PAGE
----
NHS Shetland spent 24% more on temporary medical staff in 2014/15 than in 2013/14 says Audit Scotland. There has also been a 84% increase in spending on agency nursing staff. Shetland MSP Tavish Scott will raise this at today’s (Wednesday) Public Audit Committee meeting in the Scottish Parliament. A major Audit Scotland report has found that the NHS missed 7 of its 9 key waiting time targets in 2015. This says Audit Scotland, reflects a general decline in performance in recent years.
Speaking before the committee meeting Tavish Scott said:
‘‘This increase of 24% spent on temporary doctors and an increase of 84% on Agency Nursing staff is a big impact on NHS Shetland’s budget. Permanent appointments will not only be better value for money but will contribute to an improved standard of care. My recent health survey which 900 residents responded to, showed that while most residents never have to wait long for an appointment, many expressed dissatisfaction that they were often unable to see their preferred doctor. Just this week a constituent told me that she would wait until January to see her GP at the Lerwick Health Centre.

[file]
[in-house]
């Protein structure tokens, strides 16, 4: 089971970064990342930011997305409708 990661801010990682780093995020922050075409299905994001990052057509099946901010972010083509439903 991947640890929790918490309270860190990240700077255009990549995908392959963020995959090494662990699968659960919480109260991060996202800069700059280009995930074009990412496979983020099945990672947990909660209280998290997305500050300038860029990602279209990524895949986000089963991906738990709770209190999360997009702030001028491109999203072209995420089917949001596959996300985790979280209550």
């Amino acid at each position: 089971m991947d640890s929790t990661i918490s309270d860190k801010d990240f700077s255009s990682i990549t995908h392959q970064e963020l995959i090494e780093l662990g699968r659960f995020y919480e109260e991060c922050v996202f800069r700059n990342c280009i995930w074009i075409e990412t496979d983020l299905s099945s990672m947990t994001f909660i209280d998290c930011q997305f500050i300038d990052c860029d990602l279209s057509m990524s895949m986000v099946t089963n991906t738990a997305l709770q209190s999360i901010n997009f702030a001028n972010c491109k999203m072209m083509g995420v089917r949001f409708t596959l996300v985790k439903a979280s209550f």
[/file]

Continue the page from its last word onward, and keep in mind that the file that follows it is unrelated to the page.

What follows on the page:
“Shetland needs the Scottish Government to accept the Audit Scotland findings on recruitment and retention of key medical staff. The Scottish Government only managed to add 35 new GPs to the workforce between 2009-2013. They must realise the seriousness of the situation. We need to see urgent action to help address the recruitment crisis and new resources to support primary care in Scotland. GPs are the first point of contact in our health service for nearly every Scot, and every person has the right to quick and quality treatment. I was very impressed by a recent visit to the Scalloway Health Centre. I listened carefully to the views of medical staff and GP’s.
‘‘Audit Scotland also indicate the financial pressure NHS Boards are under. That includes Shetland and I have every sympathy for them. So it will be important that when the Scottish Government decide its budget before Christmas, they make a serious investment in primary care that so many people depend on. The Scottish Government must ensure that NHS Shetland receives its fair share of funding. At present NHS Shetland is currently underfunded to the tune of nearly £900,000 by the Government’s own formula. It is vital that this shortage is addressed and to enable NHS Shetland to recruit more permanent staff.’’